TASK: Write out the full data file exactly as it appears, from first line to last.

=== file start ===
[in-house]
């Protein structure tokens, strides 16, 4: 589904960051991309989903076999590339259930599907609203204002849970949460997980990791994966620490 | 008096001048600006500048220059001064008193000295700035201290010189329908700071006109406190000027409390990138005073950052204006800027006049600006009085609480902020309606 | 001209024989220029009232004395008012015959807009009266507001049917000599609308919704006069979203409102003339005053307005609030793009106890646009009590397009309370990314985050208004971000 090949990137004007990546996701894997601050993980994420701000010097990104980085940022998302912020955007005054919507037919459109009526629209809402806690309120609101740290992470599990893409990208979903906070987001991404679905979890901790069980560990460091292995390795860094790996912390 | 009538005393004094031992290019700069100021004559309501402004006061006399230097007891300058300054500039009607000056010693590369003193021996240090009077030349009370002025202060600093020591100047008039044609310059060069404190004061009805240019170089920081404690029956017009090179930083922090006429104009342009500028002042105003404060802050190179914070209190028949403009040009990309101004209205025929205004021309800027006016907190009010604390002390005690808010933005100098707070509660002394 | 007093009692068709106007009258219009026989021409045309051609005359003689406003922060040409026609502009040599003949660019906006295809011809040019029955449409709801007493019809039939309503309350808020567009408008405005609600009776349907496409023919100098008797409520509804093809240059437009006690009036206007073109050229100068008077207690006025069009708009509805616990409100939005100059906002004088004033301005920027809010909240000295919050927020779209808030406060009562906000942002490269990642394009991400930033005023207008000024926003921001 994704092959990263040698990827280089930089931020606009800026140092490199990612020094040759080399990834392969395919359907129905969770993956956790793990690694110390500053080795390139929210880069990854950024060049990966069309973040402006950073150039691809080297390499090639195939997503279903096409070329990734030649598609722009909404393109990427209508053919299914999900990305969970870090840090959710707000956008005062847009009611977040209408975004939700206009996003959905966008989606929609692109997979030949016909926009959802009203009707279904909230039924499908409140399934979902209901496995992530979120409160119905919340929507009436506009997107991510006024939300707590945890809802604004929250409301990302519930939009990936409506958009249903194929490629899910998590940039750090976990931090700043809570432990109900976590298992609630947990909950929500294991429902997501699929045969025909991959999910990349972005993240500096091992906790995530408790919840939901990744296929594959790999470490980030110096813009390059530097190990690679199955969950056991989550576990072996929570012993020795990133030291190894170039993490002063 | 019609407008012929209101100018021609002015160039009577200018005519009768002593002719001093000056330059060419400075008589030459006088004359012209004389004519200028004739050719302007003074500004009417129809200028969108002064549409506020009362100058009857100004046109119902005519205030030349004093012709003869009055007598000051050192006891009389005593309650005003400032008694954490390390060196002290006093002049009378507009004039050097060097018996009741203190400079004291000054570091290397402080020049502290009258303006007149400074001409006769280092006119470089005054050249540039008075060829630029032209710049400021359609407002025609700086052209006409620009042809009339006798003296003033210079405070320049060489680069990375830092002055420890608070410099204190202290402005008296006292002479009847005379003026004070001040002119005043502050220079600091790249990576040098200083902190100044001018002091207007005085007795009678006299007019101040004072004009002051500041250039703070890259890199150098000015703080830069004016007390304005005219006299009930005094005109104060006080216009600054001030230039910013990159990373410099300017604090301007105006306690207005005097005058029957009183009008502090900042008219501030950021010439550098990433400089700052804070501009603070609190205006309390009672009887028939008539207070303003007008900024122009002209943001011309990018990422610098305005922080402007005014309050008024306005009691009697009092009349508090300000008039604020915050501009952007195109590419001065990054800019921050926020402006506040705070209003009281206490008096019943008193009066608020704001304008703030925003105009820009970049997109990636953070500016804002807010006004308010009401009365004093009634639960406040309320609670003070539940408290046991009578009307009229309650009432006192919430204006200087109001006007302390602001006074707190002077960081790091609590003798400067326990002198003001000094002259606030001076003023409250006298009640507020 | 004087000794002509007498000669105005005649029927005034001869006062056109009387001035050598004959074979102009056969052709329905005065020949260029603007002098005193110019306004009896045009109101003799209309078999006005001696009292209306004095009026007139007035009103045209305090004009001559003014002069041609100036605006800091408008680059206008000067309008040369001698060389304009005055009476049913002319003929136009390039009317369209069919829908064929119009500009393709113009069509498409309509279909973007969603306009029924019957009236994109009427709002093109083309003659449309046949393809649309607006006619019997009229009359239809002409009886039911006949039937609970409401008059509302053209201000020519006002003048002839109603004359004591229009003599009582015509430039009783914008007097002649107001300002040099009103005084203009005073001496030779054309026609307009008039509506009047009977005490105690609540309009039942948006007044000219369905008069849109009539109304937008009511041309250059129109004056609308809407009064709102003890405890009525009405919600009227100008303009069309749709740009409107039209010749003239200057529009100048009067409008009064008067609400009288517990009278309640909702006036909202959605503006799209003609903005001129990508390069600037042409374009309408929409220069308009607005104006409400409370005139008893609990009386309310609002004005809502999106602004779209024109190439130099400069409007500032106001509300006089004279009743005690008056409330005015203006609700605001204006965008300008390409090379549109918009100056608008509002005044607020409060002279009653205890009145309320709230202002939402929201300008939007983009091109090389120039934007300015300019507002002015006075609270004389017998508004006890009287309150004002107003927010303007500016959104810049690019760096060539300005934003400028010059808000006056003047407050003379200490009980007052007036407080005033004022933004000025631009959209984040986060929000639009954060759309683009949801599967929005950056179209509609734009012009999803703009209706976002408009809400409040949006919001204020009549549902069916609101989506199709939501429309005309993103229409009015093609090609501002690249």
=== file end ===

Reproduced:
[in-house]
């Protein structure tokens, strides 16, 4: 589904960051991309989903076999590339259930599907609203204002849970949460997980990791994966620490 | 008096001048600006500048220059001064008193000295700035201290010189329908700071006109406190000027409390990138005073950052204006800027006049600006009085609480902020309606 | 001209024989220029009232004395008012015959807009009266507001049917000599609308919704006069979203409102003339005053307005609030793009106890646009009590397009309370990314985050208004971000 090949990137004007990546996701894997601050993980994420701000010097990104980085940022998302912020955007005054919507037919459109009526629209809402806690309120609101740290992470599990893409990208979903906070987001991404679905979890901790069980560990460091292995390795860094790996912390 | 009538005393004094031992290019700069100021004559309501402004006061006399230097007891300058300054500039009607000056010693590369003193021996240090009077030349009370002025202060600093020591100047008039044609310059060069404190004061009805240019170089920081404690029956017009090179930083922090006429104009342009500028002042105003404060802050190179914070209190028949403009040009990309101004209205025929205004021309800027006016907190009010604390002390005690808010933005100098707070509660002394 | 007093009692068709106007009258219009026989021409045309051609005359003689406003922060040409026609502009040599003949660019906006295809011809040019029955449409709801007493019809039939309503309350808020567009408008405005609600009776349907496409023919100098008797409520509804093809240059437009006690009036206007073109050229100068008077207690006025069009708009509805616990409100939005100059906002004088004033301005920027809010909240000295919050927020779209808030406060009562906000942002490269990642394009991400930033005023207008000024926003921001 994704092959990263040698990827280089930089931020606009800026140092490199990612020094040759080399990834392969395919359907129905969770993956956790793990690694110390500053080795390139929210880069990854950024060049990966069309973040402006950073150039691809080297390499090639195939997503279903096409070329990734030649598609722009909404393109990427209508053919299914999900990305969970870090840090959710707000956008005062847009009611977040209408975004939700206009996003959905966008989606929609692109997979030949016909926009959802009203009707279904909230039924499908409140399934979902209901496995992530979120409160119905919340929507009436506009997107991510006024939300707590945890809802604004929250409301990302519930939009990936409506958009249903194929490629899910998590940039750090976990931090700043809570432990109900976590298992609630947990909950929500294991429902997501699929045969025909991959999910990349972005993240500096091992906790995530408790919840939901990744296929594959790999470490980030110096813009390059530097190990690679199955969950056991989550576990072996929570012993020795990133030291190894170039993490002063 | 019609407008012929209101100018021609002015160039009577200018005519009768002593002719001093000056330059060419400075008589030459006088004359012209004389004519200028004739050719302007003074500004009417129809200028969108002064549409506020009362100058009857100004046109119902005519205030030349004093012709003869009055007598000051050192006891009389005593309650005003400032008694954490390390060196002290006093002049009378507009004039050097060097018996009741203190400079004291000054570091290397402080020049502290009258303006007149400074001409006769280092006119470089005054050249540039008075060829630029032209710049400021359609407002025609700086052209006409620009042809009339006798003296003033210079405070320049060489680069990375830092002055420890608070410099204190202290402005008296006292002479009847005379003026004070001040002119005043502050220079600091790249990576040098200083902190100044001018002091207007005085007795009678006299007019101040004072004009002051500041250039703070890259890199150098000015703080830069004016007390304005005219006299009930005094005109104060006080216009600054001030230039910013990159990373410099300017604090301007105006306690207005005097005058029957009183009008502090900042008219501030950021010439550098990433400089700052804070501009603070609190205006309390009672009887028939008539207070303003007008900024122009002209943001011309990018990422610098305005922080402007005014309050008024306005009691009697009092009349508090300000008039604020915050501009952007195109590419001065990054800019921050926020402006506040705070209003009281206490008096019943008193009066608020704001304008703030925003105009820009970049997109990636953070500016804002807010006004308010009401009365004093009634639960406040309320609670003070539940408290046991009578009307009229309650009432006192919430204006200087109001006007302390602001006074707190002077960081790091609590003798400067326990002198003001000094002259606030001076003023409250006298009640507020 | 004087000794002509007498000669105005005649029927005034001869006062056109009387001035050598004959074979102009056969052709329905005065020949260029603007002098005193110019306004009896045009109101003799209309078999006005001696009292209306004095009026007139007035009103045209305090004009001559003014002069041609100036605006800091408008680059206008000067309008040369001698060389304009005055009476049913002319003929136009390039009317369209069919829908064929119009500009393709113009069509498409309509279909973007969603306009029924019957009236994109009427709002093109083309003659449309046949393809649309607006006619019997009229009359239809002409009886039911006949039937609970409401008059509302053209201000020519006002003048002839109603004359004591229009003599009582015509430039009783914008007097002649107001300002040099009103005084203009005073001496030779054309026609307009008039509506009047009977005490105690609540309009039942948006007044000219369905008069849109009539109304937008009511041309250059129109004056609308809407009064709102003890405890009525009405919600009227100008303009069309749709740009409107039209010749003239200057529009100048009067409008009064008067609400009288517990009278309640909702006036909202959605503006799209003609903005001129990508390069600037042409374009309408929409220069308009607005104006409400409370005139008893609990009386309310609002004005809502999106602004779209024109190439130099400069409007500032106001509300006089004279009743005690008056409330005015203006609700605001204006965008300008390409090379549109918009100056608008509002005044607020409060002279009653205890009145309320709230202002939402929201300008939007983009091109090389120039934007300015300019507002002015006075609270004389017998508004006890009287309150004002107003927010303007500016959104810049690019760096060539300005934003400028010059808000006056003047407050003379200490009980007052007036407080005033004022933004000025631009959209984040986060929000639009954060759309683009949801599967929005950056179209509609734009012009999803703009209706976002408009809400409040949006919001204020009549549902069916609101989506199709939501429309005309993103229409009015093609090609501002690249």